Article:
Naz Ekim: Consumer PR has a saturated market. There are a lot of products out there. Good consumer agencies are hard to find, and that's the one challenge I'm facing. I wouldn't say I'm facing that many challenges because I don't think that I'm not in crisis palms. There's a reason I don't want to go into crisis columns, and as long as I work for the companies, there won't be any crisis. The company I work for is open to suggestions. Our CEO is great, and he's like, let's do it, whatever you want to campaign unity and execute it. I'm lucky that I worked at companies where CMOs, want reports about reports. And I just find that that kind of bureaucracy hinders your job. I'll write a report, but I'd rather get the job done than explain to you for 10 hours why you think this will work. I'm lucky in that sense. I would honestly say I don't have any challenges right now. Knock on wood.

Kerry Guard: I'm with you. While you're talking, I was on nerd alert.

Naz Ekim: I like understanding things. If I were smarter, I'd probably be a programmer or someone trying to some sort, but I'm not good at math. I'm good at strategy, and I'm good at figuring things out. I like to have a social life.

Kerry Guard: That's a different podcast, and they’re nice. Let's talk about this because PR is really interesting, and I don't get to talk about it often. I don't know much, which will be great, and more fun. But in terms of B2B tech companies getting into PR, or realizing they need or trying to figure out how to begin, let's start with simplicity. Is this something that they should do? If they're that small or more in the startup range? Is that what they should do in-house? Should they look for an agency? Where should they start?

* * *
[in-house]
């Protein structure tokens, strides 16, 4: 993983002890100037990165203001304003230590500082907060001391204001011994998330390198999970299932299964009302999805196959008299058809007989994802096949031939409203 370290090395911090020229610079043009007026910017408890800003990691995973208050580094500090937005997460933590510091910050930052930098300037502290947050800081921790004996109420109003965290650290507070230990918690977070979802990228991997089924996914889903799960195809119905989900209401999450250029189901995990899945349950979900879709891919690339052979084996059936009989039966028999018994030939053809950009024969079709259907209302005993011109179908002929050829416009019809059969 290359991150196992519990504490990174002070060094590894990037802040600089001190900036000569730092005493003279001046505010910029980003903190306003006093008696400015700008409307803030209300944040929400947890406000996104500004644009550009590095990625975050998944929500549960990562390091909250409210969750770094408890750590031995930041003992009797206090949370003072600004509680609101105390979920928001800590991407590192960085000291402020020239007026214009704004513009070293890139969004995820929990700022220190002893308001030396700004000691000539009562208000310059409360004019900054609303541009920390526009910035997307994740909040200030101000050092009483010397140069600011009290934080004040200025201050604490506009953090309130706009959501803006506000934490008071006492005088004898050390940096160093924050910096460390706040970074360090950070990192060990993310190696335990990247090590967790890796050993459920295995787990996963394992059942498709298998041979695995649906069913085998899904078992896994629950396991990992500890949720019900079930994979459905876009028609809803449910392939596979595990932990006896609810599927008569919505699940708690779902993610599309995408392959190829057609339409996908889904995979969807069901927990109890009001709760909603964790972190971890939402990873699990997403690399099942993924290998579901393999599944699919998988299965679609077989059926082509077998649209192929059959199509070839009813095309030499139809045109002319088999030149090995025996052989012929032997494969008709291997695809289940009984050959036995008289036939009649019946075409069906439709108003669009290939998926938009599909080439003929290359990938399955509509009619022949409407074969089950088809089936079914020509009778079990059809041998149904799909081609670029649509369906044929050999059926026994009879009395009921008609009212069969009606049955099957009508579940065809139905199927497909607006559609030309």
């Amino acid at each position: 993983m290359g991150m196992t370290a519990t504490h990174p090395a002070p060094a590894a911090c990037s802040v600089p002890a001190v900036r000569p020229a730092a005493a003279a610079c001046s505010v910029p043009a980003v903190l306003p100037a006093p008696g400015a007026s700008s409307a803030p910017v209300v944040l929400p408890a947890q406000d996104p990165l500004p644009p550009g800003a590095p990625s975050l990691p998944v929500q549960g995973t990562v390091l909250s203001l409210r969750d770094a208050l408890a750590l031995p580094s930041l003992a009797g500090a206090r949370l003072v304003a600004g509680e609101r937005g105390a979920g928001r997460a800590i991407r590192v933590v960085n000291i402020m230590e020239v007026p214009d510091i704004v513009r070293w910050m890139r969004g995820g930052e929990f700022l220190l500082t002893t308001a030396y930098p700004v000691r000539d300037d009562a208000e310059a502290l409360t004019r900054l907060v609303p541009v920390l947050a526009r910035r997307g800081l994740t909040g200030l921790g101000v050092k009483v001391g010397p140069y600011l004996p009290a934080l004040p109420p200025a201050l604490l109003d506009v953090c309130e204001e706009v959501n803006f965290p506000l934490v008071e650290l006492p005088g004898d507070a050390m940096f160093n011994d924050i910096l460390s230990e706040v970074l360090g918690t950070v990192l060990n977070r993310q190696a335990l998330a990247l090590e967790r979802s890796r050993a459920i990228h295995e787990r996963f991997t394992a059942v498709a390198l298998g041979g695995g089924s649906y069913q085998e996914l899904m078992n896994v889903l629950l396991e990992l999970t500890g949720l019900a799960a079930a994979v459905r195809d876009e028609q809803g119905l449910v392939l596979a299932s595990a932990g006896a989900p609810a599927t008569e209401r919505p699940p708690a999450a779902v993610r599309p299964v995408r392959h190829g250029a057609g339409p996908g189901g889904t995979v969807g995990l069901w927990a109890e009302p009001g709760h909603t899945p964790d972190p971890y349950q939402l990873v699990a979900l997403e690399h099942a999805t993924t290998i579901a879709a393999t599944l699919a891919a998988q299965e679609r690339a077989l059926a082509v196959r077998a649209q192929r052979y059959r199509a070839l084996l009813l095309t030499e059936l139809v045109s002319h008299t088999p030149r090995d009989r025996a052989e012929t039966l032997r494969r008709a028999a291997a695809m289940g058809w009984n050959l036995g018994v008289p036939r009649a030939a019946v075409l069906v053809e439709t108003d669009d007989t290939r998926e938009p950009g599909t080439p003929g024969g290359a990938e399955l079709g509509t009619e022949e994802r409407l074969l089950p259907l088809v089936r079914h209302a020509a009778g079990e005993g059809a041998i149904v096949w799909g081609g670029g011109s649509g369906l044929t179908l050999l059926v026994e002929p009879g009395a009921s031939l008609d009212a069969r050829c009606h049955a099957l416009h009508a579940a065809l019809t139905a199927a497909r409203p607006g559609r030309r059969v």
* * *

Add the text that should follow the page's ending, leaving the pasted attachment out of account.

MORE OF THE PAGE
Naz Ekim: For a small tech company, they either start if they're small and sell the consultant who knows what they're doing, or hire a small agency because unless you know how to do PR, you're not going to be able to do it yourself. I've had CEOs be like, what can I email the editor myself? That's a no, which shows you need someone to represent you. I would say look for a specialist for tech companies looking to get into PR, not just any PR person, and look for someone who can provide you guidance because every company is different. Some companies want they have a headshot on the cover of Forbes, which is great for your ego, but you'll probably get the sale you want from a technical byline placed in a technical magazine. Do you want the right consultant to guide you in increasing awareness or increasing sales? Or do you want to do both to have a multi-pronged strategy? I would say they shouldn't unless there's someone who knows how to do PR. I'm not just talking about a marketing manager because there's a certain way to talk to editors. Editors are underpaid and overworked. They don't have time for people who don't know what they're doing.

Kerry Guard: That was my question. You said that's a big no for just anybody to show up and call on editors. And so it so now we're talking about somebody who knows what they're doing. Is it because they've created relationships? Is it because they've talked our language? Is it a bit of both?